September 18, 2017

Chris Wood


Chris Wood is the Assistant Director of Information Science at the Cornell Lab of Ornithology. Much of his time is focused on eBird, which has grown from a small traditional citizen science project into a collaborative global enterprise. He and his team have developed a novel approach to citizen science by engaging diverse communities interested in watching birds while developing partnerships with scientists in a wide variety of fields. Collaborating with conservation biologists, quantitative ecologists, statisticians, computer scientists, GIS and informatics specialists, application developers, data administrators and expert birdwatchers has enabled eBird to reach a global audience. Advances at the intersection of ecology, statistics, and computer science allow this team to create new species distribution models that provide accurate estimates across broad spatial and temporal scales with extremely detailed resolution. eBird data are openly available and used by a spectrum of students, teachers, scientists, NGOs, government agencies, land managers, and policy makers. eBird has become a major source of biodiversity data, increasing our knowledge of the dynamics of species distributions, and having a direct impact on the conservation of birds and their habitats. Participants have collectively spent more than 30 million hours collecting effort-based checklists, amassing more than 400 million records, representing every country in the world and accounting for more than 1/3 of all data in GBIF.


Birds and People

Birds capture the human spirit, our imagination, and our passion in a way that few other organisms do. They also serve as the most accessible and sensitive indicator of ecosystem health and environmental change. When combined, these two seemingly simple statements hint at the tremendous power that birds have to teach us. Never before have we had as great an opportunity to bring together different kinds of people from around the world to monitor and understand our natural world – simply by watching (and collecting information on birds. Already, over 500,000 people around the world have taken part in reporting observations to eBird – from community members in the Yucatán Peninsula, to tour guides in Costa Rica, to researchers in India. This diversity in participation has given us an unprecedented look into bird migration, habitat use and distribution. Birds also have the power to inspire us change behavior. From the Hawaiian Islands to here in Costa Rica, birds teach us that bird conservation isn’t a simple matter of just protecting birds, or even protecting ecosystems. Ultimately, conserving biodiversity, including birds and their ecosystems, is about protecting livelihoods and ensuring a sustainable future for us all.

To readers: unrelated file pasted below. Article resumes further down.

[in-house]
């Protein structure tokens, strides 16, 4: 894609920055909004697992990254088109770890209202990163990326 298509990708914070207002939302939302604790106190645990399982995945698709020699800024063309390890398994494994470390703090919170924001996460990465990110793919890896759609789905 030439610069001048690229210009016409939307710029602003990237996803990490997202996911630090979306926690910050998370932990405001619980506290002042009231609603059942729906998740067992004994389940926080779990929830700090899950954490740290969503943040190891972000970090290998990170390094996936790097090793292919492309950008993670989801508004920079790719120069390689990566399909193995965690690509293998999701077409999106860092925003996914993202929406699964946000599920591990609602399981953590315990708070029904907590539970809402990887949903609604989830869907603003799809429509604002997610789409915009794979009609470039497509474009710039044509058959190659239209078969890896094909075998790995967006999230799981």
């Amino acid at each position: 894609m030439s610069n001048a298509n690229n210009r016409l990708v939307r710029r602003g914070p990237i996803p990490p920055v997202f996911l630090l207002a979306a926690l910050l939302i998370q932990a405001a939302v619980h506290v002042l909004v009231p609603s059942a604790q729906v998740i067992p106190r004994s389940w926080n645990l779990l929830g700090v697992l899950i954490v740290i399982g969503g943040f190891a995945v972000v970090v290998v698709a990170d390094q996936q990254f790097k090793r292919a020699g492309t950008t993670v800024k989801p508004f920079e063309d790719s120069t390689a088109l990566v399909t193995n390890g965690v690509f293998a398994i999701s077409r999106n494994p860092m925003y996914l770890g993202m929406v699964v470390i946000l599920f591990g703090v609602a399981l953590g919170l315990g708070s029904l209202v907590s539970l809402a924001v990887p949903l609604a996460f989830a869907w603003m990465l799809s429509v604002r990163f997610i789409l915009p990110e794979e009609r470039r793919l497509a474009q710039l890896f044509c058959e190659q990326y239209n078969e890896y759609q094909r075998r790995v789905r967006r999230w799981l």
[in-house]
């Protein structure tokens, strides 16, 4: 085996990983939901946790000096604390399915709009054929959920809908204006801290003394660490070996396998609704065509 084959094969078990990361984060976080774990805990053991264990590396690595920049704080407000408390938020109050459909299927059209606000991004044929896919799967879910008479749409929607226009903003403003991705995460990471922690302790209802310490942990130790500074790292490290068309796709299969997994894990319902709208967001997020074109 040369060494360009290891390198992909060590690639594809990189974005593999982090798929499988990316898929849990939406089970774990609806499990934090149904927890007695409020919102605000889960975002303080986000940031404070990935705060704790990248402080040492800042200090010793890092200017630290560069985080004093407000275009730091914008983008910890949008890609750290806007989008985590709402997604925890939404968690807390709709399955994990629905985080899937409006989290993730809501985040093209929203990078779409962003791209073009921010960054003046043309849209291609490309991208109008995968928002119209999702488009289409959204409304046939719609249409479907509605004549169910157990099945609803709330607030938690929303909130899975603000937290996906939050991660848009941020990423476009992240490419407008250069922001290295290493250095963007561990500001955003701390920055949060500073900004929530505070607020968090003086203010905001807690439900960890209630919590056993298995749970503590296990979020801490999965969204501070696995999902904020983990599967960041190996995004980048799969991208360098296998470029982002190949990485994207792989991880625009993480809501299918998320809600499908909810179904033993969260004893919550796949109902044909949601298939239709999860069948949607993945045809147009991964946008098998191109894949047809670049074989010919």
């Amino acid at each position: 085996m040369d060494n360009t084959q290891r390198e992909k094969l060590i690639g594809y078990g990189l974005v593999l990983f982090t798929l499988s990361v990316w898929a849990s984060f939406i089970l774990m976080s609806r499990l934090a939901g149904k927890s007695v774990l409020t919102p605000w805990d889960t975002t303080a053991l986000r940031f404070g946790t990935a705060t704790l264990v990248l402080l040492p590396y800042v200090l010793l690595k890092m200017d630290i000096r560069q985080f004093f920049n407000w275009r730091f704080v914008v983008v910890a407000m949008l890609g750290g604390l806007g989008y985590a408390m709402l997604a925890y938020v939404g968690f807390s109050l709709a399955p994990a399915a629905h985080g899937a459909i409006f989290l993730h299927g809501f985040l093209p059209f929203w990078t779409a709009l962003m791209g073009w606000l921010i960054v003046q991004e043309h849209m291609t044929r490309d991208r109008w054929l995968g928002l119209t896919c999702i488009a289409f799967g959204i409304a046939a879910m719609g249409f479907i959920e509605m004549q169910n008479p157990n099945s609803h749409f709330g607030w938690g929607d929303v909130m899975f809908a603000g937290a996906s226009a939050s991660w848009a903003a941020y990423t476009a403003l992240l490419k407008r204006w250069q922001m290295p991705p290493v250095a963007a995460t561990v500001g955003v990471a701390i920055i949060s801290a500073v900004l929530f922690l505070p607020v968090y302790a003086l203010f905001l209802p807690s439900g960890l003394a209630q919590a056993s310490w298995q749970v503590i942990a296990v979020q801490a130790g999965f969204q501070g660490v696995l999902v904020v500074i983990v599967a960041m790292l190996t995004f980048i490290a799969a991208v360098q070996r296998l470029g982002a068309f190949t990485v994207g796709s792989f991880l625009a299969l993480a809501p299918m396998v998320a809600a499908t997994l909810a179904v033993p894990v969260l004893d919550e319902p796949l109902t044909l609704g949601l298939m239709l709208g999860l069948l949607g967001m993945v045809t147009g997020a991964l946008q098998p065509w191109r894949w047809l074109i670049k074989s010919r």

Aves y Personas

Los pájaros capturan el espíritu humano, la imaginación y la pasión en una manera que pocos otros organismos hacen. También sirven como el indicador más accesible  y sensible de la salud de los ecosistemas y los cambios ambientales. En conjunto, estas dos declaraciones sugieren el tremendo poder que las aves tienen para enseñarnos. Nunca antes habíamos tenido esta oportunidad tan unica para reunir a personas de todo el mundo para el seguimiento y la comprensión de nuestro mundo natural – simplemente observando aves. Ya, más de 500.000 personas en todo el mundo han participado ingresando observaciones de aves en eBird – y nos ha dado una visión sin precedentes de la migración, distirbucion y el usos de habitat de decenas de especies de aves. Las aves también tienen el poder de inspirar y cambiar el comportamiento. Desde las islas de Hawai a aquí en Costa Rica, las aves nos han enseñado que la conservaci´øn de la biodiversidad no es una simple cuestión de la protección de las aves, o incluso la protección de los ecosistemas. En última instancia, la conservacion de la biodiversidad, incluyendo a las aves y sus ecosistemas, se trata de proteger a las personas y asegurar un futuro sostenible para todos nosotros.